Net neutrality is much in the news. But net neutrality is—or should be—just one part of a much larger conversation about communications and information technology. We know that whatever the state of play a year from now, the technology we have come to rely so much upon will already be different, and more different still a year after that.
But policy isn’t keeping up. In these areas, we’re still largely guided by the Telecommunications Act of 1996. The time for a big rethink is well overdue. And so, starting in this issue and continuing into 2016, we’re excited to partner with the Advanced Communications Law and Policy Institute at New York Law School in presenting a series of essays on the various challenges and opportunities ahead. We open with two essays, one by Democracy co-founder Andrei Cherny and the other by Robert Atkinson and Doug Brake, that describe the stakes; we’ll dig deeper into specific problems and recommendations in future issues.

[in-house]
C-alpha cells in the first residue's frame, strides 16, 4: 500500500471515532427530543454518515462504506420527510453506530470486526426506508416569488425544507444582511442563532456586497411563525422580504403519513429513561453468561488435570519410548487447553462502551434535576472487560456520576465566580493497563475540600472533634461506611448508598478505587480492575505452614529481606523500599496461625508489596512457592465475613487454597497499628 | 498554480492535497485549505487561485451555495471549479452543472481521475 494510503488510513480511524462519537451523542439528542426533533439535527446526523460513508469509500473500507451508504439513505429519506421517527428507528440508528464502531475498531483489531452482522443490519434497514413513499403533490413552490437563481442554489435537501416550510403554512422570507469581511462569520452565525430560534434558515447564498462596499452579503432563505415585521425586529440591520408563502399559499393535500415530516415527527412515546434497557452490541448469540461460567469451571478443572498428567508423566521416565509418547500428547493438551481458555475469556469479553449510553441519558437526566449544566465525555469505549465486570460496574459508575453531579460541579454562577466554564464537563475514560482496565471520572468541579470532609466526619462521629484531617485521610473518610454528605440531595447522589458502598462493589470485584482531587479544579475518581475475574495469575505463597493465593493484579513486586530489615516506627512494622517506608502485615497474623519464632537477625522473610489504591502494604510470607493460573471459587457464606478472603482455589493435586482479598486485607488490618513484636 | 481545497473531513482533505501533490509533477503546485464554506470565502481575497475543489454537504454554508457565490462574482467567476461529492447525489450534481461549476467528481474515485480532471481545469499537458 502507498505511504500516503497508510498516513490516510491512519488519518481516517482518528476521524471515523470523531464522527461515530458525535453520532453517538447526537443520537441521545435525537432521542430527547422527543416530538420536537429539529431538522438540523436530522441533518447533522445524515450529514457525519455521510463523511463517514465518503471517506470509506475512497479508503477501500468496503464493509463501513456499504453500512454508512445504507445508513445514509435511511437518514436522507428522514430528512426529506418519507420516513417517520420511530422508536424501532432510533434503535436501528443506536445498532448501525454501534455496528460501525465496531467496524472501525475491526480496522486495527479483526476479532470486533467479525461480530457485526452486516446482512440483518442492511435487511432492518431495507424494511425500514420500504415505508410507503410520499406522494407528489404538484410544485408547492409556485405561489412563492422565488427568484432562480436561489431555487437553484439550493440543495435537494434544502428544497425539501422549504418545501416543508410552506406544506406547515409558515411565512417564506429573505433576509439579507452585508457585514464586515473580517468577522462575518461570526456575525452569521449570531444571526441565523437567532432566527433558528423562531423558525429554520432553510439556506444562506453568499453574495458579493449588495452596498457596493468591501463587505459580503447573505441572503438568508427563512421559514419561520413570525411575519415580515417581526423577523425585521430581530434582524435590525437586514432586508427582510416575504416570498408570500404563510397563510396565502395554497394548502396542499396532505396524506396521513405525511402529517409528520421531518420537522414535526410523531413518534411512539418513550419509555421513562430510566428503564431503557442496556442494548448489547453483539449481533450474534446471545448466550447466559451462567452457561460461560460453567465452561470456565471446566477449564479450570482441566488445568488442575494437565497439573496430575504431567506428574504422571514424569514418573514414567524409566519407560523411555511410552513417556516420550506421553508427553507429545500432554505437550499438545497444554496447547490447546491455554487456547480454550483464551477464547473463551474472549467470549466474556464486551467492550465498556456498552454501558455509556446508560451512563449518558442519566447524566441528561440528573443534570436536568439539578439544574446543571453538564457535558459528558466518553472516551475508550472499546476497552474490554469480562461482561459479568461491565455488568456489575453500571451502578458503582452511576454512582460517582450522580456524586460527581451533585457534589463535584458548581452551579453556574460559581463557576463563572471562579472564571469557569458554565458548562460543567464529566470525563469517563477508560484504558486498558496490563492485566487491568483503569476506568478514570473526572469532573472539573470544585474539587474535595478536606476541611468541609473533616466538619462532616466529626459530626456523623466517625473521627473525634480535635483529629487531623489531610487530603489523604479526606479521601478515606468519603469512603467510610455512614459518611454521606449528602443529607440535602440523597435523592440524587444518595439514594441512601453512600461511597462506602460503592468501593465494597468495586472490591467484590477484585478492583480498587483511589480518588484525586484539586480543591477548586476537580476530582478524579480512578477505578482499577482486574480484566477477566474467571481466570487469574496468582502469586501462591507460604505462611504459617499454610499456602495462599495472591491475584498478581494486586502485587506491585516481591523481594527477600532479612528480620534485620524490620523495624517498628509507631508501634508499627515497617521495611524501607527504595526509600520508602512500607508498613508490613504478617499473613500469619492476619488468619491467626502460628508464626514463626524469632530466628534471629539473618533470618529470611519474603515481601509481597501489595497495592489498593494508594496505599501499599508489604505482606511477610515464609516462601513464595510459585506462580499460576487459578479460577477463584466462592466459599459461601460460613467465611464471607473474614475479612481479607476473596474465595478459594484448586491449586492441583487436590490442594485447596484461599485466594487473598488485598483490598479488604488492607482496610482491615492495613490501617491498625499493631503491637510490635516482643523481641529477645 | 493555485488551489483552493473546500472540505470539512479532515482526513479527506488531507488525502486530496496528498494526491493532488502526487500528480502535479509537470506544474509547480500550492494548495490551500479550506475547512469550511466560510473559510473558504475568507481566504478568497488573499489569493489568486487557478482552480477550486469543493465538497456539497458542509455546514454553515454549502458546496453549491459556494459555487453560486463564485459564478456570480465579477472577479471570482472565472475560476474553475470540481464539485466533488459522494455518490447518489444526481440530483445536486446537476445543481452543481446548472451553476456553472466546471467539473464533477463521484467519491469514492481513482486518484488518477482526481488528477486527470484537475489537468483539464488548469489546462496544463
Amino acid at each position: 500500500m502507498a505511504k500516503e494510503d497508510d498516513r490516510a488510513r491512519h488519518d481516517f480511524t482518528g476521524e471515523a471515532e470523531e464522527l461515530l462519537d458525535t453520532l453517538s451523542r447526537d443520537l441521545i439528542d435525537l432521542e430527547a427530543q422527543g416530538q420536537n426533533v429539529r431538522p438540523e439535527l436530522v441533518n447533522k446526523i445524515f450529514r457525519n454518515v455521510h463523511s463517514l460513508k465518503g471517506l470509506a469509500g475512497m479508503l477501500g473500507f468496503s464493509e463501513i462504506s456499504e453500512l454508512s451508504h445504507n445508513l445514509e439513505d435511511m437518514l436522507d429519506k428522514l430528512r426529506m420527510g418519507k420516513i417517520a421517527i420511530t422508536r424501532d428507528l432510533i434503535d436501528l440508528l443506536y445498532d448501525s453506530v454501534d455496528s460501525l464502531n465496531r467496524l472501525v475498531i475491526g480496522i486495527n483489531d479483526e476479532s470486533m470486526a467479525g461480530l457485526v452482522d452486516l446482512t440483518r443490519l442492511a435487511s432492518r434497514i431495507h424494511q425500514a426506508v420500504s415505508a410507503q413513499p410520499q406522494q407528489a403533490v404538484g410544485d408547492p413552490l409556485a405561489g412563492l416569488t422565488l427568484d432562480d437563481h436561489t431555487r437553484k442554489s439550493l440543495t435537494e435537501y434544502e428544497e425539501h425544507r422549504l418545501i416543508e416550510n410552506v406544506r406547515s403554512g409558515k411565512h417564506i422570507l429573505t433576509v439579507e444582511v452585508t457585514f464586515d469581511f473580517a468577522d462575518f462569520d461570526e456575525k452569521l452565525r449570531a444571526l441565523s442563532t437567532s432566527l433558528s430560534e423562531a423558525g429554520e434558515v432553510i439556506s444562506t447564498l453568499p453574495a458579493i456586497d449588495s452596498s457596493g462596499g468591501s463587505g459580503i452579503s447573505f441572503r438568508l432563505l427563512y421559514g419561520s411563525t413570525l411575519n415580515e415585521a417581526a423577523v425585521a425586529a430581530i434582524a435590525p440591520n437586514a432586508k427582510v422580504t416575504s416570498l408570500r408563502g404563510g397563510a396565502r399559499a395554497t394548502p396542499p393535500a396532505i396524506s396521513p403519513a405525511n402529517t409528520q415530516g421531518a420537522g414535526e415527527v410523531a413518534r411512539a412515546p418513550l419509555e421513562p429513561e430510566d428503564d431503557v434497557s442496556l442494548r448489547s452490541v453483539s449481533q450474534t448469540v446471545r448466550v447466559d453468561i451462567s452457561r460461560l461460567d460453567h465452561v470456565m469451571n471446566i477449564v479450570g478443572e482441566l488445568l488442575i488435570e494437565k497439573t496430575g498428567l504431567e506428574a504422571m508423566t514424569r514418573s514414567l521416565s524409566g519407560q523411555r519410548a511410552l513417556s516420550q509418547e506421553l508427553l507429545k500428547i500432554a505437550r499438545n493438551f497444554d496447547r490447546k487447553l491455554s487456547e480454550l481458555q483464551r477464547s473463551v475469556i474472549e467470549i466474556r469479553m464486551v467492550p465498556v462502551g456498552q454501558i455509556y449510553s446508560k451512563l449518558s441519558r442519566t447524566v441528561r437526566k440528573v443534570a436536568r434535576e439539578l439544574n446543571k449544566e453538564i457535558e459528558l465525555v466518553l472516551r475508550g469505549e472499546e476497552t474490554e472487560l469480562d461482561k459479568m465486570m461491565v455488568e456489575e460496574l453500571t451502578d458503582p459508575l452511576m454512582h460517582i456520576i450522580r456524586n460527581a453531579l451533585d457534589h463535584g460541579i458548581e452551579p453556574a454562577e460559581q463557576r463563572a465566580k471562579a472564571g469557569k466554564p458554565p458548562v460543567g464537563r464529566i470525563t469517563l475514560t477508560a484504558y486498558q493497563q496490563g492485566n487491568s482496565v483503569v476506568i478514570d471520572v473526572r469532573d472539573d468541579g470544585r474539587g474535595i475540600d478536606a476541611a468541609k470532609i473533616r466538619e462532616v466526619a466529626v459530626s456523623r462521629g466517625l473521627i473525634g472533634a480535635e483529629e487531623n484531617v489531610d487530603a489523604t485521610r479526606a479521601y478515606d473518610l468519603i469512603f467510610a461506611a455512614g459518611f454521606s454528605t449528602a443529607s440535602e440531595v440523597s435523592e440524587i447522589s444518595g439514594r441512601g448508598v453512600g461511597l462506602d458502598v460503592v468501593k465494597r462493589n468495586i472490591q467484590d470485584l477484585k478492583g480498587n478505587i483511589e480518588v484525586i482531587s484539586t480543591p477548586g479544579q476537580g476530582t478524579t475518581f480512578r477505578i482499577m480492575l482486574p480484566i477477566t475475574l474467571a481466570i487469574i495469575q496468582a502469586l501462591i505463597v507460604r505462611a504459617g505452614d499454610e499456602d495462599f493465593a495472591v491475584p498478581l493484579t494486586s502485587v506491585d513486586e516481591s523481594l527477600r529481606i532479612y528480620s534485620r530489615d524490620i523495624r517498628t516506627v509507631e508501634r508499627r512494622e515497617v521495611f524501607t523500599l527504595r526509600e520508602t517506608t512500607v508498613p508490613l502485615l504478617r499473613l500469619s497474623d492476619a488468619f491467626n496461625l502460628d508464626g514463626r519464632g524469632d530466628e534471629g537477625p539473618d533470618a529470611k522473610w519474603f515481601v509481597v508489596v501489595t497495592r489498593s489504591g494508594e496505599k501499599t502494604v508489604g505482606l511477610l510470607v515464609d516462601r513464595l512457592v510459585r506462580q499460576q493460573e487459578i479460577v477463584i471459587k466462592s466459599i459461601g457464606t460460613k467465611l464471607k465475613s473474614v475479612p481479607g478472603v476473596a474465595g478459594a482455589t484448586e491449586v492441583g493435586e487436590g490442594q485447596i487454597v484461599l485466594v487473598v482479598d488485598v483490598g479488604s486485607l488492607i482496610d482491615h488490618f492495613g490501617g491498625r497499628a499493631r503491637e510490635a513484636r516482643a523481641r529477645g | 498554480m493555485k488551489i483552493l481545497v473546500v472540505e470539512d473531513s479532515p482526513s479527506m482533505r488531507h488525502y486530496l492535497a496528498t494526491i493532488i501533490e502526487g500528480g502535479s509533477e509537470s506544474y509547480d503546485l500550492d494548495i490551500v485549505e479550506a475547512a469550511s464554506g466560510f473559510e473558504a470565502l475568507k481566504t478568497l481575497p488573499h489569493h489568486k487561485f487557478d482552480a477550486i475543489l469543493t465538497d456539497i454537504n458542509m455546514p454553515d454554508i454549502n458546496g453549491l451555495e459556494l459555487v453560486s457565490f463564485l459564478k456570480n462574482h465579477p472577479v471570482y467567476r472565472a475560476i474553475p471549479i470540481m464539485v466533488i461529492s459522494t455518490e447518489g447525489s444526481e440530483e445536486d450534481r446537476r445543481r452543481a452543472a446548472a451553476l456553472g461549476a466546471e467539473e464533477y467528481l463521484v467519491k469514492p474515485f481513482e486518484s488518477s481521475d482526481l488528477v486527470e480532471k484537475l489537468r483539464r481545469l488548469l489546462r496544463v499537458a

The feature well includes essays by Bard College President Leon Botstein on higher education and civic life; Heather K. Gerken and James T. Dawson on how the “spillover” effects of state and local laws promote democracy and debate; F. Gregory Gause, III on how to make sense of the political maneuverings of the Gulf petro-states; Richard Vague on the potential crisis that looms in the form of China’s huge private debt; and Michael O’Hare on what a better job our major art museums could be doing in how they present art to us. (Hint: They could all be free—yes, free.)
In the books section, we offer review essays by former Syria ambassador Robert Ford on ISIS; Simon Lazarus on the current legal challenge to Obamacare; and Diane E. Meier on Atul Gawande. Finally, this issue’s response essay is by Zephyr Teachout, who reacts to the review of her book by Lee Drutman in the last issue.